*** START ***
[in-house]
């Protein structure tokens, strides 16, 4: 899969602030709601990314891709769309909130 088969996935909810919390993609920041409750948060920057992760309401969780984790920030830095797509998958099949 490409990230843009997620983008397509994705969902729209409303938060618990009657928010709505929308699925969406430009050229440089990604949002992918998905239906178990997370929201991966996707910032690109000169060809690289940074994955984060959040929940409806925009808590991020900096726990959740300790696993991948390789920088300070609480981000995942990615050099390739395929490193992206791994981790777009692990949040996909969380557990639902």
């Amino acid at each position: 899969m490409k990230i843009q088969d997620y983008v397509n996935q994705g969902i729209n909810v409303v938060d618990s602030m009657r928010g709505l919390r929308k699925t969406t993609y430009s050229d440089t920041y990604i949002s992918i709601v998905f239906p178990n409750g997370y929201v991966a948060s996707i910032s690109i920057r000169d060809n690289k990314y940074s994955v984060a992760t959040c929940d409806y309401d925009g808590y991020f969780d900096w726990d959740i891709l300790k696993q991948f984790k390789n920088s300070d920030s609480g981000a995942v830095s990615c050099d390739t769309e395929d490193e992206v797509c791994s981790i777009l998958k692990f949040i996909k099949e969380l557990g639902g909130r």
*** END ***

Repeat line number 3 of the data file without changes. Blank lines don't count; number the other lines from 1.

């Amino acid at each position: 899969m490409k990230i843009q088969d997620y983008v397509n996935q994705g969902i729209n909810v409303v938060d618990s602030m009657r928010g709505l919390r929308k699925t969406t993609y430009s050229d440089t920041y990604i949002s992918i709601v998905f239906p178990n409750g997370y929201v991966a948060s996707i910032s690109i920057r000169d060809n690289k990314y940074s994955v984060a992760t959040c929940d409806y309401d925009g808590y991020f969780d900096w726990d959740i891709l300790k696993q991948f984790k390789n920088s300070d920030s609480g981000a995942v830095s990615c050099d390739t769309e395929d490193e992206v797509c791994s981790i777009l998958k692990f949040i996909k099949e969380l557990g639902g909130r």